Changes to US Border hours reduction not popular at town hall meeting

 

April 10, 2019

Mark Hebert

Bob Siversten, president of the 4 for 2, Highway 2 Association, was one of the many people to talk against a proposed reduction in hours of operation at the U.S. Customs and Border Protection at Port of Morgan last Wednesday in Malta.

A town hall meeting was held at the Great Nothern's Lodge Room in Malta last Wednesday, hosted by the U.S. Customs and Border Protection (CPB), to talk about a proposal to adjust hours of operation at four Montana ports of entry into Canada which would include the Port of Morgan in Loring, Mont., on Highway 191.

Everyone who spoke at the meeting who wasn't a CPB employee said they were not in favor of the proposed hours change as they felt it would hurt local business and tourism.

The four ports of entry into the U.S. along the Montana/Canada border where the CPB are suggesting a shortening of hours during summer months are The Port of Raymond, which currently operations 24-hours a day, but would see hours cutback to 6 a.m. to midnight; the port of Opheim, summer hours are 8 a.m. to 9 p.m. and would see those hours trimmed to 9 a.m. to 6 p.m.; the Port of Scobey would see the same reduction as Opheim, and the summer hours for the Port of Morgan would be cut in the summer from 8 a.m. until 9 p.m. to 9 a.m. to 6 p.m. which are that port's regular winter hours. A CPB press release informed travelers trying to cross the border at Port of Morgan when the border is closed "may cross at Turner, Montana, 130 miles west of Morgan via US-2 (US) and 63 miles via HWY-18 and HWY-37 (Canada)."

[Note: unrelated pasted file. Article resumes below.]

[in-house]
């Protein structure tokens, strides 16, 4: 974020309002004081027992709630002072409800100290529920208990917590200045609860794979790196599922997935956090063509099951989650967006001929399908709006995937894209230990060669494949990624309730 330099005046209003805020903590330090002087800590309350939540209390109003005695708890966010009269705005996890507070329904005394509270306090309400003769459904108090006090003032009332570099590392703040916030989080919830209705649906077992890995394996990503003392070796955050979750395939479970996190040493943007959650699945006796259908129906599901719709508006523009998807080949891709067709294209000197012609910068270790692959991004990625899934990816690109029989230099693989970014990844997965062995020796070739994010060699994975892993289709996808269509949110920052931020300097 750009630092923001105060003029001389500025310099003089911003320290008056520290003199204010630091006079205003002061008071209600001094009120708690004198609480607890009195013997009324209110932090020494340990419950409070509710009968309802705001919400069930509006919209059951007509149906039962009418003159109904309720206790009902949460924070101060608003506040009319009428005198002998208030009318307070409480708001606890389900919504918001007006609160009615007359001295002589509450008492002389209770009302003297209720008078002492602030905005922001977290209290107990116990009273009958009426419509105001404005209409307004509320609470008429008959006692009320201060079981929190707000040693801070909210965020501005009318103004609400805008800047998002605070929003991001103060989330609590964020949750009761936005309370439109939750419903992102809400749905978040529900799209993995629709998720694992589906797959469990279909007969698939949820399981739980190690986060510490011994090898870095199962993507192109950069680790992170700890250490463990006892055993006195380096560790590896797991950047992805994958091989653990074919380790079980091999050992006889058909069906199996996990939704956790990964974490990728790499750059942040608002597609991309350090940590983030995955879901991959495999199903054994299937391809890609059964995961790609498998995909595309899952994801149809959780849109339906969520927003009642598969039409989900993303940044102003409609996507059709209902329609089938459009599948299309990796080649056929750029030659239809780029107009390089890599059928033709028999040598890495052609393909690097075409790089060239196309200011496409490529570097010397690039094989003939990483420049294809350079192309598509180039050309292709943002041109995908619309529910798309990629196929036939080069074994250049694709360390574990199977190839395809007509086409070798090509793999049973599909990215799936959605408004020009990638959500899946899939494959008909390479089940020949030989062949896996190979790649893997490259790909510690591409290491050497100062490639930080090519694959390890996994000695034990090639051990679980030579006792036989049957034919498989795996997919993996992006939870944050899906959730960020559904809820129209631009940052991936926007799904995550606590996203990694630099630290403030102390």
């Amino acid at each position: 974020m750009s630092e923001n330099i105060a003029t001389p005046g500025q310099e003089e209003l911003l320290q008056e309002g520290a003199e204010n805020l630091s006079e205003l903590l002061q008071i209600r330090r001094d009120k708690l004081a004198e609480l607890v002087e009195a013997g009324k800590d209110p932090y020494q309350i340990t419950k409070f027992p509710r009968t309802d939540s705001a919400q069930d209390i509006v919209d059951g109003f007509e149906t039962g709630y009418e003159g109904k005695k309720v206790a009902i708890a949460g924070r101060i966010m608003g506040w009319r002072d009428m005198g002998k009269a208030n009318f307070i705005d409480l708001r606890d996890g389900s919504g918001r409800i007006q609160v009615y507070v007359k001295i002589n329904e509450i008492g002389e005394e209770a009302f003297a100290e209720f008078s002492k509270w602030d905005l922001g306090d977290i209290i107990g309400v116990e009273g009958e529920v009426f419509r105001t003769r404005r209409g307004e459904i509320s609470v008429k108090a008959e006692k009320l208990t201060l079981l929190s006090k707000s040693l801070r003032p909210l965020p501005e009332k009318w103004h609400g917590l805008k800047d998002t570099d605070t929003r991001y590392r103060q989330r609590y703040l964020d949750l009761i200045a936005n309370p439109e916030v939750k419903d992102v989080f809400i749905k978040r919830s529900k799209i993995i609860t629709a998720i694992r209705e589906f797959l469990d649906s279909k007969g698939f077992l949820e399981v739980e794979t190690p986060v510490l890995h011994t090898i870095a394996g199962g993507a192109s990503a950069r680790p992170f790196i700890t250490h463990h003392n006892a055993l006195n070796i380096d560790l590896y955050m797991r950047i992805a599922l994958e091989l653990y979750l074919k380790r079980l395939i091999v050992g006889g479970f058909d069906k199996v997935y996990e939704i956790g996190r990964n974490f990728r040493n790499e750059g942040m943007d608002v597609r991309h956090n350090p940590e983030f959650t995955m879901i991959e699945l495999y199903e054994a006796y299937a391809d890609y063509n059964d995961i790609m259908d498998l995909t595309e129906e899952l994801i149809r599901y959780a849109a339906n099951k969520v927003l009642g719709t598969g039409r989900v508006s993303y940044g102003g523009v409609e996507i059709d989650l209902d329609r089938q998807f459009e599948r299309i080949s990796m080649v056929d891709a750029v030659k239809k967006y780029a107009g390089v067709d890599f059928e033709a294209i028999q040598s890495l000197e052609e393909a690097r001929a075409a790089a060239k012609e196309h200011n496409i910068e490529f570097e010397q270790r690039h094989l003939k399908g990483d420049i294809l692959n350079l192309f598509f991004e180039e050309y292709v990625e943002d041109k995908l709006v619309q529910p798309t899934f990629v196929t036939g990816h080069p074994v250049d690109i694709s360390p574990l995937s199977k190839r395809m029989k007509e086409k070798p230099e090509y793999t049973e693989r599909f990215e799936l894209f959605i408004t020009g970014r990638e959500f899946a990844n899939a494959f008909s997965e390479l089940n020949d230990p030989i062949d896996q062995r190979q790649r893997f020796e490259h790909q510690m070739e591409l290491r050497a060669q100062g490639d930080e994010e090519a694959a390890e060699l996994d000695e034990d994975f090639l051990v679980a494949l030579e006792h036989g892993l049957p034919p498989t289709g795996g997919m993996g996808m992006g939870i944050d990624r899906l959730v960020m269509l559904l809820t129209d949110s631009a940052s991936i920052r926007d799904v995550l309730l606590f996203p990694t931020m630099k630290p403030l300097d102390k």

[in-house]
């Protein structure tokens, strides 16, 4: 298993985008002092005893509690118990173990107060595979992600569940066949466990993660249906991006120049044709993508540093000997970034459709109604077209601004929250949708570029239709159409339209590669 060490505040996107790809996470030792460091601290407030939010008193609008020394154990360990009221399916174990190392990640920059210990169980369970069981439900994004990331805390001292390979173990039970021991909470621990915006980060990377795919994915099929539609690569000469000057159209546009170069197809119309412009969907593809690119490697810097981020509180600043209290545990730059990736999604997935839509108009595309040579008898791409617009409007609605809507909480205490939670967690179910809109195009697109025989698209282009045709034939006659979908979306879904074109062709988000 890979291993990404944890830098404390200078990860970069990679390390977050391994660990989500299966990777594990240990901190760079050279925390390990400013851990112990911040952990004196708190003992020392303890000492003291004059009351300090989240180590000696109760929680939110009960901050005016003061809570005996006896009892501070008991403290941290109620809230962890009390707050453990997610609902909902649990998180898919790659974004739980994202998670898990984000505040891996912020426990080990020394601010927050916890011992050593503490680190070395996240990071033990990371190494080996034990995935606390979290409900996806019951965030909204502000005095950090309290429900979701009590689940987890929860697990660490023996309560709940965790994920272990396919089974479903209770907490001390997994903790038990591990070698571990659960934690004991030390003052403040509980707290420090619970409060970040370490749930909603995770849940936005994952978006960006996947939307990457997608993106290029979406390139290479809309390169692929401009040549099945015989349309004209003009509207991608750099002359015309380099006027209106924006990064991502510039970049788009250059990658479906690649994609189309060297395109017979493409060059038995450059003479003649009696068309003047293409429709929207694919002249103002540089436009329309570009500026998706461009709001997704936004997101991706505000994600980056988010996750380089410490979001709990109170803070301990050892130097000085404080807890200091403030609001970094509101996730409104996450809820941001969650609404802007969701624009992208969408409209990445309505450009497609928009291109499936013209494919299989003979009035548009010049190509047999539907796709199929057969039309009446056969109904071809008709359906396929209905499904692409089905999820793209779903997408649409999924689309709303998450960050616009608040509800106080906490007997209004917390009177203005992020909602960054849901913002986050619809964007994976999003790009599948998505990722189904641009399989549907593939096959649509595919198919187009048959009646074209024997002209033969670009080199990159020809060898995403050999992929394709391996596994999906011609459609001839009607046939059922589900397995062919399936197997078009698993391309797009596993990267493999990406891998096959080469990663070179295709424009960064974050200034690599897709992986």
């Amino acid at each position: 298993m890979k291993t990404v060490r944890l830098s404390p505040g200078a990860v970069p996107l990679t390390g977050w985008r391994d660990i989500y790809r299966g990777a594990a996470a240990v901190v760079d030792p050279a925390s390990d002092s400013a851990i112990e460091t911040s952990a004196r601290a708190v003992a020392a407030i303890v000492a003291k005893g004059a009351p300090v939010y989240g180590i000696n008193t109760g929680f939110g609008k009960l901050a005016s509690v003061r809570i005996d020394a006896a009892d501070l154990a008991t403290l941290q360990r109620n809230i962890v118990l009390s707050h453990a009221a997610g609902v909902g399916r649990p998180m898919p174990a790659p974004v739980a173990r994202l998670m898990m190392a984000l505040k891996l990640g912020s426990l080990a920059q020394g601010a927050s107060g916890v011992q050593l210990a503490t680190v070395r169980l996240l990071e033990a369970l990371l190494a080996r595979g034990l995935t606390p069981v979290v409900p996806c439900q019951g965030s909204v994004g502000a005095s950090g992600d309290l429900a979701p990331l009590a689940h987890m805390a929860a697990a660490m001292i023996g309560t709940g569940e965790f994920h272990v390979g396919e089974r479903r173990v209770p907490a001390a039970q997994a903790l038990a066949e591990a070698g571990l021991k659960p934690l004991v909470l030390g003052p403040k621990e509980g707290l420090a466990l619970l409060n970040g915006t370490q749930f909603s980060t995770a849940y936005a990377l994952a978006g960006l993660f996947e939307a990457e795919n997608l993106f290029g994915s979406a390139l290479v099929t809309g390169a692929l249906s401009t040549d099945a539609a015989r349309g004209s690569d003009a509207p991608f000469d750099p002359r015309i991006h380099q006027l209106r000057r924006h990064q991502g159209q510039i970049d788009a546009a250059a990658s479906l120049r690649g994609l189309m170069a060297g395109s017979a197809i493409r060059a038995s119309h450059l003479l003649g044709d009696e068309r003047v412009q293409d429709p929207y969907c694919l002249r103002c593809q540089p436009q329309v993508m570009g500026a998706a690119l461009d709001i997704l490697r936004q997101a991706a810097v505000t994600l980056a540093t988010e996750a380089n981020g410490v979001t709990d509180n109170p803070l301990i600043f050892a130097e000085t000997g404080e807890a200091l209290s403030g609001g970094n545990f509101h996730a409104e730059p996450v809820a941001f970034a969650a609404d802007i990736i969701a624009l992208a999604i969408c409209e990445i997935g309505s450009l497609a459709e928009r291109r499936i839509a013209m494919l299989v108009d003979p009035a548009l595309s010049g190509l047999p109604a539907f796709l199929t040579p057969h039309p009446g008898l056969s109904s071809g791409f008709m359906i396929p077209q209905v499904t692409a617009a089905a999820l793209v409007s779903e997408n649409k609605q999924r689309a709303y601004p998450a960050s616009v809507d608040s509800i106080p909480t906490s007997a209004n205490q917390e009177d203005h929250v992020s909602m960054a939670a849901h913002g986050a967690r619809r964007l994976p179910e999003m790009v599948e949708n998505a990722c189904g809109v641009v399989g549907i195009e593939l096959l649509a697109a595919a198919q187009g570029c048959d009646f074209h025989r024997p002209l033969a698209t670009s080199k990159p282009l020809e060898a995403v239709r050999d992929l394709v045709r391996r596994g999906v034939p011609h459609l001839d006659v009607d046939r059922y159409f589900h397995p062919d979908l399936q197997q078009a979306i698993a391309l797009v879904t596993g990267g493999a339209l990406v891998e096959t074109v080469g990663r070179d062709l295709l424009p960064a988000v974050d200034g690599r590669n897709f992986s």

CPB Director of Field Operations Adele Fasano led the meeting and said that the proposed reduction in summer hours follows an 18-month study conducted by that outfit which showed a reduction in cars and trucks crossing the border in 19 locations in the northern US.

"The analysis showed the number of cars and trucks that are crossing by an hour of the day and it was determined that there are some periods of time where there was no crossing taking place," Fasano said. "Therefore, that calls into question whether we should be keeping these ports open during those hours. We are a public service and we are always looking for ways to get taxpayers some savings ... we are looking to eliminate the expanded summer hours because it has not been well utilized."

A slide Fasano showed during the meeting claimed that the Port of Morgan during the 18-month study showed a volume per day of 16 passenger cars, an average of four cars crossed during the expanded hours (that the CPB is looking to cut) and only two trucks crossed during the entire summer season of extended hours in 2018. Fasano said since 2013, the total number of cars crossing has decreased by closeto 20-percent and for commercial traffic, the decrease at the same time has been down by 85-percent. Fasano said that having the Port of Morgan open for the extended hours in the summer costs taxpayers about $120,000 in overtime each year, adding that it is hard to find people to work at the port (summer hours currently run from June 1 through mid-September.)

Of the people who spoke about the proposal - about 50 people including local leaders and leaders from Canada attended the meeting - each said they were not in favor of reducing the hours, most pointing to losses for local business and events held in Phillips County.

Malta Mayor John Demarais said he has lived in Phillips County all his life and the proposed reduction in hours is something that upsets many local residents.

"Nobody put any thought into this," Mayor Demarais said. "It leaves us sitting here wondering 'what about rural Montana?' If you (make this change) it will decimate our racetrack (Phillips County Motorsports) which is a really big thing here in Malta. I guarantee you, everyone sitting here today agrees with me."